not dined well.
A Room of One's Own (1929)
Marinated and Grilled
Cornish game hens are usually sold alongside chicken in the poultry section of the grocery store. If you're unsure of how to butterfly the hen, ask your butcher to do it for you. Makes 6 to 8 servings.
4 Cornish game hens (7 to 8 pounds total), butterflied
2 cups orange juice
1/3 cup vegetable oil
1/3 cup tomato sauce
1/4 cup honey
2 teaspoons ground coriander
6 cloves garlic, minced
Place each butterflied Cornish game hen in a heavy, durable plastic bag. In a medium bowl, combine the marinade ingredients, stirring with a whisk to form a smooth emulsion. Pour the marinade over the hens, dividing it equally among the four bags. Seal bags tightly and place in a large, shallow container (in case the bags leak slightly) in the refrigerator overnight or for 24 hours.
Prepare a charcoal grill. When the coals are medium hot (covered with a medium-thick layer of gray ash through which a red glow is visible), place the hens, skin-side down, on the grill and cook approximately 20 minutes, rotating frequently for even cooking until juices run clear when meat is pierced next to the bone. Exact cooking time will vary depending on intensity of fire and size of hens. Do not overcook. Remove from grill and let stand 10 minutes before serving.
Somehow everything always
tastes better when eaten outdoors
on a warm evening, accompanied
by great wine and great
Wynn McClenahan Burkett
Roughing It ...
I have a friend, Betty, for whom good food is always a priority in our gatherings. Once when we were about eighteen years old, Betty and I and two other friends went camping. We had very little camping equipment, but thanks to Betty, we had New York steaks, superbly seasoned and cooked on the campfire grill with sautéed vegetables, baked potatoes, and garlic butter. Before the night was over, we made lots of friends from the neighboring campsites and traded food and beer for such "nonessentials" as flashlights, toothpaste, and cooking pots.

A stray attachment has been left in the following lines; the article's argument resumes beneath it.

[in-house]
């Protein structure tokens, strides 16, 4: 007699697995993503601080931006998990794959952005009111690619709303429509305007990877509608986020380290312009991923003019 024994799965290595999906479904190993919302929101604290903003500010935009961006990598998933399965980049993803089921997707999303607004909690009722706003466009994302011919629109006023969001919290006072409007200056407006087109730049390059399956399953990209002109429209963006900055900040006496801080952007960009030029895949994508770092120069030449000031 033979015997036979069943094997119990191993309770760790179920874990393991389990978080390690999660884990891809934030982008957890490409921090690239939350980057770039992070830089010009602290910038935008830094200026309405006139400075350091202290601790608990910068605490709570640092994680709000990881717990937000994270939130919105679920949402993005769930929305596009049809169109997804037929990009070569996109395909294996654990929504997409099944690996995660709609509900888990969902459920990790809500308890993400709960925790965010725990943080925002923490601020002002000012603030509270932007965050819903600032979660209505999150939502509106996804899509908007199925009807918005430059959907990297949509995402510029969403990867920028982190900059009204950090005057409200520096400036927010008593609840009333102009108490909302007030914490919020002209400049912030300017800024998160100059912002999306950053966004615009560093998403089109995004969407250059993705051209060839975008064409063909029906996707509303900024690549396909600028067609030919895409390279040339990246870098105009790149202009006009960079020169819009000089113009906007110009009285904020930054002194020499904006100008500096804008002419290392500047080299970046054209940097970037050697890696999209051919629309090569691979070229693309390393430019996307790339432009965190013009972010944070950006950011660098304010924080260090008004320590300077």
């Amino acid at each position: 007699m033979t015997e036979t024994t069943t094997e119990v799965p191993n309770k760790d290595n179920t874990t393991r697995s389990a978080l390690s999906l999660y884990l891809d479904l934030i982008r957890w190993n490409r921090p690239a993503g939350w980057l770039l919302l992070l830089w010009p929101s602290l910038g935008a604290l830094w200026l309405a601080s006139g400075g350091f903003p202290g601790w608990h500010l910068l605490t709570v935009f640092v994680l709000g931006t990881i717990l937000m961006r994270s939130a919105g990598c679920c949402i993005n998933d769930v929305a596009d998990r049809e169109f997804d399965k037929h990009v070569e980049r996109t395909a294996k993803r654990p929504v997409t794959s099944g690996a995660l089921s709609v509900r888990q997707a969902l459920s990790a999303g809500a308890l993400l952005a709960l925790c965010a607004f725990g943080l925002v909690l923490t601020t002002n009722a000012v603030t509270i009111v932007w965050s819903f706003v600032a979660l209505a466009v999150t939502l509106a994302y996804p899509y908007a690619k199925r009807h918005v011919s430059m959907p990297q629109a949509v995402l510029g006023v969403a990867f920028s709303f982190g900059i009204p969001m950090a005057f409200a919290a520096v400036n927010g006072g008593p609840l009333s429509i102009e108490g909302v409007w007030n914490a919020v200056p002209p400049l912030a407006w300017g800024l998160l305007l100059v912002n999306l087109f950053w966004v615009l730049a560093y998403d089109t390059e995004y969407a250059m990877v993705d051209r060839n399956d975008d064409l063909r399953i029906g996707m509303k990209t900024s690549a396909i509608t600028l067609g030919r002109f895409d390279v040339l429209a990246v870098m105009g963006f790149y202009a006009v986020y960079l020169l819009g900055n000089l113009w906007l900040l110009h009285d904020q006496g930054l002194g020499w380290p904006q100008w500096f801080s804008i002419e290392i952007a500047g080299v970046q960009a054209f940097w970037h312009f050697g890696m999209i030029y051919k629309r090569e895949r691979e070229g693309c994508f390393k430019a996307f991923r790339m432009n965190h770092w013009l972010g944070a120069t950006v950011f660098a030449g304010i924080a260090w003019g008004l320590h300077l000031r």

Marinated and Grilled Flank Steak
The combination of salty, tangy, and sweet flavors in this marinade add an enticing flavor to grilled meat.
Makes about 8 servings.
2 pounds flank steak, trimmed of excess fat
3 tablespoons teriyaki sauce
3 tablespoons vegetable or light olive oil
2 tablespoons prepared mustard
2 tablespoons maple syrup
3 cloves garlic, minced
2 teaspoons each paprika and crushed sage leaves
1 teaspoon ground thyme
Salt and pepper, to taste
Place the steak in a large, shallow container (glass, stainless steel, or ceramic) large enough to accommodate it in one layer. In a small bowl, combine the remaining ingredients; mix well. Spread marinade over both sides of the steak. Cover tightly and refrigerate for 24 hours.
Prepare a charcoal grill. When the coals are hot (red glowing coals covered with a very thin layer of gray ash), place steak on grill and cook 10 to 12 minutes for medium doneness, rotating frequently to cook evenly. Season with salt and pepper. Remove steak from grill and let stand for 10 minutes before slicing.
Women in groups often become a little bolder, a little less conservative than when they are alone. If you and your friends are feeling like "letting your hair down" in the outdoors, try some of the following:
* string some beads for anklets
* pin flowers in your hair
* apply temporary body tattoos with stamps and washable ink
Remember when applying temporary tattoos, the focus is on washable ink! Last summer some of our friends ended up wearing long-sleeved shirts and dark stockings to their very conservative offices after returning from a day at the beach (and stamping permanent ink on their bodies)!
The whole point of entertaining is for everyone to enjoy themselves. When hosting a party for your friends, the procrastinators among us can get a bit behind in the plans, and end up doing everything at the last minute! Anyone who has been in this situation knows the difficulty of enjoying an evening when you have had to cram in all the preparations that day. When throwing a party for your girlfriends, you can always ask them to help (likely they will insist on it). But when you want to put on a special outdoors event at home, for your friends and without their assistance, we suggest the following party countdown schedule. It will reduce stress and allow you to be relaxed and spend quality time with your valued guests.